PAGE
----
UPDATED: 8/1 @ 21:00 – The GPO just released the PDF : 112th Congress – S.1452 (the Main Street Fairness Act)
Yesterday, Senator Richard Durbin, the Senate Majority Whip, introduced Senate Bill 1452 before Congress.
This is what the Honorable Senator Durbin had to say upon introduction:
“Level the Playing Field.”
When I ask small business owners what they would like the federal government to do to help them thrive, the answer I most frequently hear is, “level the playing field.”
It may be a cliché, but there’s truth to it. Most small businesspeople don’t want a government handout. They don’t want special treatment. They just want to be able to compete fairly against other businesses.
That is why I am introducing the Main Street Fairness Act.
If you are a small business owner in Peoria or Springfield or Alton, you compete against neighboring businesses down the street and, increasingly, with sellers on the internet. The businesses down the street have to collect the same state sales taxes that you do. But many internet sellers don’t.
That means internet sellers have a built-in price advantage. That isn’t fair, and it’s not a level playing field.
The Main Street Fairness Act would address that. The bill would give congressional endorsement to the Streamlined Sales and Use Tax Agreement, which 45 states and the District of Columbia created years ago to help make it feasible for businesses selling online to collect state and local sales taxes already owed.
Why is this agreement necessary? The Supreme Court ruled in the early ’90s that the maze of current sales tax rules and rates was too complex to expect online retailers to comply. The states worked together to address that problem.
The Main Street Fairness Act says that any state that wants to do so can require online retailers to collect the same sales taxes that Main Street businesses collect, provided that small online retailers are exempt, online retailers are compensated for any start-up administrative costs associated with collecting sales taxes, and all retailers are treated equally regarding sales tax collection.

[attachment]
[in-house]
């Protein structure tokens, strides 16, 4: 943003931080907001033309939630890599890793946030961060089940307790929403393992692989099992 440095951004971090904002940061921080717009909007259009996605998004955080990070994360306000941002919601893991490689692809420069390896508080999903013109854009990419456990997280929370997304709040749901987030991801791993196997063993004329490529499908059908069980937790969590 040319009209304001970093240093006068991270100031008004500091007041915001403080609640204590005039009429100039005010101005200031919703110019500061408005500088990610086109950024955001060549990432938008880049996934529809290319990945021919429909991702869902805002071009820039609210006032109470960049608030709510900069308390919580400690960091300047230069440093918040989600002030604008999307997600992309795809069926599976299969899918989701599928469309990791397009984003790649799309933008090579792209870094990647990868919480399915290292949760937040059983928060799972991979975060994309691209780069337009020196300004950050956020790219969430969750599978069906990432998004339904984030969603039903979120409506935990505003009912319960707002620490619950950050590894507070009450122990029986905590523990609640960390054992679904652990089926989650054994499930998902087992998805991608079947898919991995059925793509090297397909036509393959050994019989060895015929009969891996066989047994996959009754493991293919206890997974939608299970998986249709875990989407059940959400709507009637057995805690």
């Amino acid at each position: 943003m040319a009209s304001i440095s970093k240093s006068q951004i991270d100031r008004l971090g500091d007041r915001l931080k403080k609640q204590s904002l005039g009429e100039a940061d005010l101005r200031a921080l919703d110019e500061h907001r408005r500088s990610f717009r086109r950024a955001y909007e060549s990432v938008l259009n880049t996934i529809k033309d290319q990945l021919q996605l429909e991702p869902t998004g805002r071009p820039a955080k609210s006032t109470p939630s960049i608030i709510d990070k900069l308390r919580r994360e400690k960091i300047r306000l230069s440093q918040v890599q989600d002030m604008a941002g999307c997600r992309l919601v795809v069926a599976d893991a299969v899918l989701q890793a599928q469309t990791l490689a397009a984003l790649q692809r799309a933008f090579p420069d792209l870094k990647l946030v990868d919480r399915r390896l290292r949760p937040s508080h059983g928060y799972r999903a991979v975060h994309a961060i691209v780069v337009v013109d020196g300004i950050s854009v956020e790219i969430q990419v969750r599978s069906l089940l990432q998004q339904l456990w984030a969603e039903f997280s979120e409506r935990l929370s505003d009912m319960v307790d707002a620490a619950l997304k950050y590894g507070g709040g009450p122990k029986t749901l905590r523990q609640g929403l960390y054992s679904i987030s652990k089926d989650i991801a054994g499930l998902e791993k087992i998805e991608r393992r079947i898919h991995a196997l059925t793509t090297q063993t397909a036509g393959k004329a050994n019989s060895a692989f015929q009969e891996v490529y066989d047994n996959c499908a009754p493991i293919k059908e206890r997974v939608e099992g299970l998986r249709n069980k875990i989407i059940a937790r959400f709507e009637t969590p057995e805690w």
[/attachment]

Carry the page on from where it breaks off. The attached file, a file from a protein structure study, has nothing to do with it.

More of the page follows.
Let me be as clear as I can on one point: this bill is NOT a tax increase.
It doesn’t amend the Internal Revenue Code in any way. It simply provides states the option to require all retailers to collect the sales taxes that are already owed.
The Main Street Fairness Act provides two other big benefits.
First, consumers will no longer be asked to itemize the sales taxes they owe from their online purchases on their year-end tax forms. Few consumers comply with the law today—most don’t know they should—but the Main Street Fairness Act would eliminate the need to do so.
Second, state and local governments would collect taxes that are already owed.
It is no secret that many states and cities, including the State of Illinois and local governments across my state, are struggling to balance their budgets.
The State of Illinois estimates that we lose as much as $153 million each year in unpaid taxes on internet sales alone.
Passing the Main Street Fairness Act would help state and local governments balance their budgets without cutting spending or raising new taxes.
The Main Street Fairness Act is supported by the National Governors’ Association, National Conference on State Legislatures, Governing Board of the Streamlined Sales and Use Tax Agreement, National Retail Federation, International Council of Shopping Centers, Retail Industry Leaders Association, and the National Association of Real Estate Investment Trusts.
The Main Street Fairness Act will level the playing field for our small businesses. I urge its passage.
Mr. President, I ask unanimous consent that the text of the bill be printed in the Record.